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NC State Extension

HVAC (Heating and Cooling Systems)

HVAC (Heating and Cooling Systems)Right-size Heating and Cooling Equipment


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Proper System Sizing

In order to scientifically calculate the right central air conditioner size, you can perform a Residential Load Calculation.

Another way to size air conditioners is to determine the system size that is currently in place. The manufacturers do not list the air conditioner size on the unit. The system capacity will be coded into the model number of the outdoor unit.

For example, model CKL24-1 is a 2 ton unit. Why? There are 12,000 Btu’s per ton. The number 24 in the model number indicates the unit is 24,000 Btu’s, divided by 12,000 Btu’s per ton, equals 2 tons.

24,000 Btu’s/12,000 Btu’s per ton = 2 tons

Use the following conversion information to determine your existing system size (use the system model number NOT the serial number)

  • 18 = 1.5 tons
  • 24 = 2 tons
  • 30 = 2.5 tons
  • 36 = 3 tons
  • 42 = 3.5 tons
  • 48 = 4 tons
  • 60 = 5 tons

When sizing air conditioners, be careful not to make the mistake of getting one that is too large. If the system you install is too large for the space, it will short cycle. In other words, the compressor will not run long enough to dehumidify the space and will limit your comfort. In addition, it will cycle on and off more frequently, increasing operating costs and reducing the system life. Proper air conditioner sizing is critical to optimize performance.

If you’re still unsure which system size is right for you, or if you’re having difficulty downloading the Air Conditioner Size Calculator , please e-mail us or call us toll free number at 1-855-634-5588. Sizing air conditioners by phone is difficult but we can provide you with the tools to get you started.

Heating Square Footage Range by Climate Zone

30 – 35 Btu’s per square foot 35 – 40 Btu’s per square foot 40 – 45 Btu’s per square foot 45 – 50 Btu’s per square foot >50 – 60 Btu’s per square foot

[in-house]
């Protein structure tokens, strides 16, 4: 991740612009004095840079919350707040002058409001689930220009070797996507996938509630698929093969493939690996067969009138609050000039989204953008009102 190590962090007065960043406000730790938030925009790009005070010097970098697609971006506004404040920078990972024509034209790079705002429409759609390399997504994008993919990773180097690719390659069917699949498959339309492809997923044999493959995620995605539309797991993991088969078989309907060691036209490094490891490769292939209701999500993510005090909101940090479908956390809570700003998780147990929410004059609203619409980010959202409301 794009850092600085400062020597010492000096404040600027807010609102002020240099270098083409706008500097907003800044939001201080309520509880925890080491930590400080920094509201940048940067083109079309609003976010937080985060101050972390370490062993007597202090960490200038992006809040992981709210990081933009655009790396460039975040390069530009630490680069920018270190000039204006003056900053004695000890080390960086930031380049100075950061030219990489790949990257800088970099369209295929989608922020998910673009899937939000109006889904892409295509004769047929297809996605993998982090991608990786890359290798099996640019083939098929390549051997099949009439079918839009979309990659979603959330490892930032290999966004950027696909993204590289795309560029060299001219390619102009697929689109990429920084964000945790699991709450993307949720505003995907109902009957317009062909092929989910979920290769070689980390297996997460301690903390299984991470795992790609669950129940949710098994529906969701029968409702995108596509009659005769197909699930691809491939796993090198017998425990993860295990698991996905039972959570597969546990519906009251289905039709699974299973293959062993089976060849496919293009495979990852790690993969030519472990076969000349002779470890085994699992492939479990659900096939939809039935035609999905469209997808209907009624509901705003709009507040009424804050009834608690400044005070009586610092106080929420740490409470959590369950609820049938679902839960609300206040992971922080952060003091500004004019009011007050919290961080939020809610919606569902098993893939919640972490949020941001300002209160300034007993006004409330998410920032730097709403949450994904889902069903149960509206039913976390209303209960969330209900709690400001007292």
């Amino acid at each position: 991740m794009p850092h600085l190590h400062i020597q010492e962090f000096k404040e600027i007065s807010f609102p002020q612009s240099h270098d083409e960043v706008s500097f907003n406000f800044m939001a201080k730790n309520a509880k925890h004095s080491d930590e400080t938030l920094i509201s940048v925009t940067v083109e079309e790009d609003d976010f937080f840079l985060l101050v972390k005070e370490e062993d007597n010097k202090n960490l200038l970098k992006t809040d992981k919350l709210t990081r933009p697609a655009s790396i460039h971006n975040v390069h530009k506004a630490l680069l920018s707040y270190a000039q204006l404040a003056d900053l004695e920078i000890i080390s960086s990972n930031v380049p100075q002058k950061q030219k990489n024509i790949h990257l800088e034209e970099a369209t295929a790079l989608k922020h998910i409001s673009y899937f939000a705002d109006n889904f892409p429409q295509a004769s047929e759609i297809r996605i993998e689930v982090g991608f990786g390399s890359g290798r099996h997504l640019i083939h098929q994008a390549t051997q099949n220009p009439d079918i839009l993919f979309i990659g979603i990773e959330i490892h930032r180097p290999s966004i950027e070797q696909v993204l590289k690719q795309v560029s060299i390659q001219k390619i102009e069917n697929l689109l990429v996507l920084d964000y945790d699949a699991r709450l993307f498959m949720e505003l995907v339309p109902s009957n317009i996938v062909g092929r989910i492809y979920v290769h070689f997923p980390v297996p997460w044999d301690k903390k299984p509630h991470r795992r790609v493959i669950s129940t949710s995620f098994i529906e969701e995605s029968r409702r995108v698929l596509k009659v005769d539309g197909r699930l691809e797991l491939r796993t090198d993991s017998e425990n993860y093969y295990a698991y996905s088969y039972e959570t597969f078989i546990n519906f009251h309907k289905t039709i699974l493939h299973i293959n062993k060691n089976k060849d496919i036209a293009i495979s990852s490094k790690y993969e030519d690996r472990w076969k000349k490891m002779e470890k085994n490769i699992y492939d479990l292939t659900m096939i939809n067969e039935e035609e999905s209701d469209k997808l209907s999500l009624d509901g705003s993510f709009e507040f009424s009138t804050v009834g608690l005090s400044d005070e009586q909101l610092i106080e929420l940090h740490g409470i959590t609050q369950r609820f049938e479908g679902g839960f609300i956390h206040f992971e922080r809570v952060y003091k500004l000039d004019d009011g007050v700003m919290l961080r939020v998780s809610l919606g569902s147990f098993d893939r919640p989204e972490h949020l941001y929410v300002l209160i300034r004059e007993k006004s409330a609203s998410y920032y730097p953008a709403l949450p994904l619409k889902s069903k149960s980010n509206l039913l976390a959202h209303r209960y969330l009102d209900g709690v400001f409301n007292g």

Heating Guide

Use the lower of the two numbers if your home is well insulated and the higher number if it is older or poorly insulated. (Hint: Use the larger of the two numbers above if you’re unsure of your home’s insulation)

Simply multiply the appropriate factor above by your home’s total heated square footage to arrive at your approximate required heating capacity. For example, if you live in the yellow zone, your home is well insulated, and you have 2000 heated square feet, the equation will look like this:

  • 2000 square feet
  • X .40 heating factor (from the chart above)
  • 80,000 Btu actual output

Then, to calculate the output on a gas furnace, multiply its efficiency rating by its listed input rating for the actual Btu output of heat. For example, if a furnace has a listed input rating of 100,000 Btu’s and an efficiency rating of 80%, it will produce

  • 100,000 Btu input
  • X .80 efficiency
  • 80,000 Btu actual output

If the same 100,000 Btu furnace has an efficiency rating of 93% it will produce:

  • 100,000 Btu input
  • X .93 efficiency
  • 93,000 Btu actual output

For this example, using an 80% efficient furnace, the 2000 square foot home above would require a 100,000 Btu input furnace which will produce the necessary 80,000 Btu’s output of heat.

If you’re still unsure which system size is right for you, please e-mail us or call our toll free number at 1-855-634-5588. An experienced design technician will be happy to assist you.

Insulation Variables

Variables such as your insulation, type and number of windows, number of stories, construction type, etc. will greatly affect the required Btu’s per square for both heating and cooling. A general rule of thumb is that if your home is well insulated with newer style windows, you can select the smaller size system that falls within your total square footage.

If your home is two story it will place less of a load on the system in the downstairs area as the second floor acts as additional insulation. If your home is not well insulated, has older style windows, and/or a larger than average number of windows, you will want to select the larger system which falls within your square footage range. The less insulated and more windows within the environment, the more likely you will experience greater air and heat loss.

Page Last Updated: 6 years ago
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